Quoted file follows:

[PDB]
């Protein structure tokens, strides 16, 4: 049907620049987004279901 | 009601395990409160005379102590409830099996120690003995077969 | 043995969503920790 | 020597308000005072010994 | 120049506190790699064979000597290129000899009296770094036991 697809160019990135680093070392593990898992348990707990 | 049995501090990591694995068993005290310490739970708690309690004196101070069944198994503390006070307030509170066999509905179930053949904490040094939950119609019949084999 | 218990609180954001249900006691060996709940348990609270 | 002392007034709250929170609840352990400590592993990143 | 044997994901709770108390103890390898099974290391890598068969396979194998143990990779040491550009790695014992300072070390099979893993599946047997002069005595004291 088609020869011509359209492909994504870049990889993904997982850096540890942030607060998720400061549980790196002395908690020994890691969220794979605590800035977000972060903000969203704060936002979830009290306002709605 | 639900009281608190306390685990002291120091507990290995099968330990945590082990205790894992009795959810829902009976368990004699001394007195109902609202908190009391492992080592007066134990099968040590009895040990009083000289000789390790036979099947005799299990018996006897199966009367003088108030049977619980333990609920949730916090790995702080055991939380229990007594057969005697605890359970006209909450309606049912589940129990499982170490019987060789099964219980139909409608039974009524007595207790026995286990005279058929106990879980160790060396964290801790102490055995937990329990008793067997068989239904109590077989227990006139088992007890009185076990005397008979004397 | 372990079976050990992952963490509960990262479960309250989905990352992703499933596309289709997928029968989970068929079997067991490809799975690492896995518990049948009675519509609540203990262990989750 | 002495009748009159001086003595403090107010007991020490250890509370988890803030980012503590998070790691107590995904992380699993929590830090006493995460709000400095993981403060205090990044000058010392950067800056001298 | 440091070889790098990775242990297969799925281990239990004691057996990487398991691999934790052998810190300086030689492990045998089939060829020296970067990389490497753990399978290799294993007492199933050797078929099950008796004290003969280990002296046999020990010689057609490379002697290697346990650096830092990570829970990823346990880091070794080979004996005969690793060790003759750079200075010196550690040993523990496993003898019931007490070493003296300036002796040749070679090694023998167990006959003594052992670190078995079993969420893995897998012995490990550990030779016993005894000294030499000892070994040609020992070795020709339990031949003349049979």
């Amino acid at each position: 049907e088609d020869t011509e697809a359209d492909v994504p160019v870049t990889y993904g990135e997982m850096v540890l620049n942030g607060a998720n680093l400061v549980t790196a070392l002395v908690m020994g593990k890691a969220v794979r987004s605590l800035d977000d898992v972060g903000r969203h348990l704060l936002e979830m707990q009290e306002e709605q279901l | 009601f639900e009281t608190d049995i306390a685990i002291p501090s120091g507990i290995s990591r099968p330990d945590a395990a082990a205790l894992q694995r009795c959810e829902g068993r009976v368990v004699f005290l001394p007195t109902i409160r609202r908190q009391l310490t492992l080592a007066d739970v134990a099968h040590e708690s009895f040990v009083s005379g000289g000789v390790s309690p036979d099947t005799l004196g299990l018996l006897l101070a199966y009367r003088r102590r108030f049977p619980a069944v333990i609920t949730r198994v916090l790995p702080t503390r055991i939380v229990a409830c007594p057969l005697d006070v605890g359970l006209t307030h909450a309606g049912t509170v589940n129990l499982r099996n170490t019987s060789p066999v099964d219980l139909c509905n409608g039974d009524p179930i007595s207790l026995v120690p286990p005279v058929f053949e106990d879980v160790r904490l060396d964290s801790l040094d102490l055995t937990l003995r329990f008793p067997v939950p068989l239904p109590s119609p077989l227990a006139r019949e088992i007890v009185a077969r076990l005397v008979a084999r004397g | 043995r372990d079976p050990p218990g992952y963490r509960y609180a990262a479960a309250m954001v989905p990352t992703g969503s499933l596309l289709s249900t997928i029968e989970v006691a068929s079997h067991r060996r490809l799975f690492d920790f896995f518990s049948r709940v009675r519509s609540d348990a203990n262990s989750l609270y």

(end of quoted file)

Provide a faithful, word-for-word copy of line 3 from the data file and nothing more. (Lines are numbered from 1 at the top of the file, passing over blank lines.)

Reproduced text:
């Amino acid at each position: 049907e088609d020869t011509e697809a359209d492909v994504p160019v870049t990889y993904g990135e997982m850096v540890l620049n942030g607060a998720n680093l400061v549980t790196a070392l002395v908690m020994g593990k890691a969220v794979r987004s605590l800035d977000d898992v972060g903000r969203h348990l704060l936002e979830m707990q009290e306002e709605q279901l | 009601f639900e009281t608190d049995i306390a685990i002291p501090s120091g507990i290995s990591r099968p330990d945590a395990a082990a205790l894992q694995r009795c959810e829902g068993r009976v368990v004699f005290l001394p007195t109902i409160r609202r908190q009391l310490t492992l080592a007066d739970v134990a099968h040590e708690s009895f040990v009083s005379g000289g000789v390790s309690p036979d099947t005799l004196g299990l018996l006897l101070a199966y009367r003088r102590r108030f049977p619980a069944v333990i609920t949730r198994v916090l790995p702080t503390r055991i939380v229990a409830c007594p057969l005697d006070v605890g359970l006209t307030h909450a309606g049912t509170v589940n129990l499982r099996n170490t019987s060789p066999v099964d219980l139909c509905n409608g039974d009524p179930i007595s207790l026995v120690p286990p005279v058929f053949e106990d879980v160790r904490l060396d964290s801790l040094d102490l055995t937990l003995r329990f008793p067997v939950p068989l239904p109590s119609p077989l227990a006139r019949e088992i007890v009185a077969r076990l005397v008979a084999r004397g | 043995r372990d079976p050990p218990g992952y963490r509960y609180a990262a479960a309250m954001v989905p990352t992703g969503s499933l596309l289709s249900t997928i029968e989970v006691a068929s079997h067991r060996r490809l799975f690492d920790f896995f518990s049948r709940v009675r519509s609540d348990a203990n262990s989750l609270y």